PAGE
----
Apple’s evolution from Steve Jobs to Tim Cook

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Apple’s rise to become the world’s most valuable company came to fruition when Steve Jobs built the tech giant and former design director Jony Ive and current chief executive Tim Cook took them to the next level.

This according to New York Times tech reporter Tripp Mickle’s new book, “After Steve: How Apple Became a Trillion-Dollar Company and Lost its Soul,” which provides a behind-the-scenes look at Apple’s struggles after Jobs’ death while throughout his career. bows of his best lieutenants.

Mickle spoke with more than 200 current and former Apple executives and employees, as well as key figures in Apple’s history, such as Trump administration officials and cultural influencers, to illustrate how the company’s achievements cost dearly. The book raises the philosophical question of whether businesses should be places where art leads to commerce or where commerce dictates art.

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Mickle told FOX Business that one of the biggest lessons he learned while writing the book is how critical Steve Jobs was to the tech giant’s success.

“Apple had to find a whole new way to operate without Steve Jobs because he was literally at the intersection, like the spoke of the wheel, for everything they did, and they deserve credit for figuring it out that and to have excelled in the way they do it,” he said. “But in the same way, because Jobs was central to driving the product, no one else emerged for him. succeed. Jony Ive did this during the Apple Watch, and it begs the question of how long they can stick around on their existing product lines. and how do they deliver another revolutionary device?”

Since Jobs died in October 2011, Mickle says Apple has become a reflection of CEO Tim Cook, with an increased focus on concerns such as cost and operational efficiency over the past decade.

“Steve Jobs was guided by his guts and instincts and made decisions quickly and largely based on and formed by his own tastes, whether those tastes were his sensitivities around software or his kind of aesthetic sensitivities, which were heightened compared to others” , he notes. “Tim Cook is a person who is really comfortable with spreadsheets. He is really focused on numbers. He tends to analyze things and think deeply about them before making decisions. ‘a person who is an instinctive decision-maker to another who favors method over magic.’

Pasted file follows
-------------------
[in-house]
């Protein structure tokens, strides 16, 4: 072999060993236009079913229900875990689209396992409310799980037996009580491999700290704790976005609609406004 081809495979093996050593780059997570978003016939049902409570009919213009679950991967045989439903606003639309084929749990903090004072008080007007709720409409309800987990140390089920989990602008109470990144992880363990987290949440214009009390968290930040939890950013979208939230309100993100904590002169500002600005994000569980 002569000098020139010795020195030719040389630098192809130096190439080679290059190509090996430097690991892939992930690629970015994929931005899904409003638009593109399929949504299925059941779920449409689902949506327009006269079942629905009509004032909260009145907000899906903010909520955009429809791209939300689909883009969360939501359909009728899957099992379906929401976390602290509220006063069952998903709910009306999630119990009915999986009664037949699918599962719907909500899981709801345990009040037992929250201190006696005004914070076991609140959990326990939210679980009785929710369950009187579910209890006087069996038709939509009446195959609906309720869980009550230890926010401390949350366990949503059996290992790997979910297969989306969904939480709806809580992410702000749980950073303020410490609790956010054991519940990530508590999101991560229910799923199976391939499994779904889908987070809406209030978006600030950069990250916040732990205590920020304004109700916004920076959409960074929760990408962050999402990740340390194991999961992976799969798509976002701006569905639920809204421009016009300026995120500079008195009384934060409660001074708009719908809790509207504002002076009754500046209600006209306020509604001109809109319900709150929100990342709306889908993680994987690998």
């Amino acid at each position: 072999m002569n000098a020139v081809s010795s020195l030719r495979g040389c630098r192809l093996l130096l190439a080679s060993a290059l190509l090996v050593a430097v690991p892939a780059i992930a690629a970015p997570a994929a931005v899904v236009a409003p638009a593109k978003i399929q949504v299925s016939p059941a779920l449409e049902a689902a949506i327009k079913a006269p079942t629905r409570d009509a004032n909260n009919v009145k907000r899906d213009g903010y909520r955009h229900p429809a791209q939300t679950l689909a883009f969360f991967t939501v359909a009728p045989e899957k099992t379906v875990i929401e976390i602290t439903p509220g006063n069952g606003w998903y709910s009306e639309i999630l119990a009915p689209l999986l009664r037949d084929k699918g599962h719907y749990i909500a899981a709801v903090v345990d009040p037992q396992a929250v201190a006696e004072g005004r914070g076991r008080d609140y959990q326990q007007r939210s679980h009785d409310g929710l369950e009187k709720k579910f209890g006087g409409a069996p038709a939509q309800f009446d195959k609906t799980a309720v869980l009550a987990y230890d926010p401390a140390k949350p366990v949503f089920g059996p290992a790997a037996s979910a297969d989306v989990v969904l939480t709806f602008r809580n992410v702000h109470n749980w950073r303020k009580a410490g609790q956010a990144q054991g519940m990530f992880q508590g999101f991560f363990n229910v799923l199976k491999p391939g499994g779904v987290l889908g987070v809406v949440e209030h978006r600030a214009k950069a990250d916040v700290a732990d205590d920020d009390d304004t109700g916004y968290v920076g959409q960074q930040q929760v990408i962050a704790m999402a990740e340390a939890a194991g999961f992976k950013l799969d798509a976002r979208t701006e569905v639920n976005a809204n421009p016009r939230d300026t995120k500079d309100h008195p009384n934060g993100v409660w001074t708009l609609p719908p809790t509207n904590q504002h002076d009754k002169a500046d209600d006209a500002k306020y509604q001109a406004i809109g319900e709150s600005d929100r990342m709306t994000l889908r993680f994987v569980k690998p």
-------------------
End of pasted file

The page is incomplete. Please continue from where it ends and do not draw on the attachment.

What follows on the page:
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As of Friday’s close, Apple had a market capitalization of $2.2 trillion. According to Dow Jones Markets Data, Apple stock has climbed 918.51% on a price return basis and 1,091.35% on a total return basis since Jobs died.

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Going forward, Mickle thinks Apple’s biggest challenge is its continued reliance on China.

“We have seen this outbreak time and time again over the past five years,” he points out. “We saw it happen when COVID started and factories were closed and Apple had to reduce its guidelines because it was not going to be able to manufacture the devices it needed because it is so dependent on the facilities of manufacturing in China to do that. And we’re seeing that again now.”

Like its competitors, Apple also faces continued supply chain disruptions and inflation near its highest level in 40 years. However, Mickle pointed out that Apple has beaten its peers when it comes to obtaining and negotiating favorable prices for the components needed to build its products.

“That’s been reflected in its ability to keep up with demand, like, for example, the Mac line of computers last year at a time when some of its peers were struggling to get chips to make laptops. “, he adds.

Apple is also facing a growing spurt of unionization among its retail employees. While Mickle acknowledged the challenges posed by the move, he said they were “somewhat mitigated” by Apple’s shift to digital sales and support for its products.

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Ultimately, Mickle hopes readers recognize the ongoing tension within Apple to balance the creative and financial aspects of the company as it continues to navigate its growth and deliver products consumers love.

“There is no right or easy answer to managing these tensions,” he stressed. “These are the two things that have to somehow work together to make the products that Apple has had over the years.”

“After Steve: How Apple Became a Trillion Dollar Company and Lost Its Soul” is on sale now.

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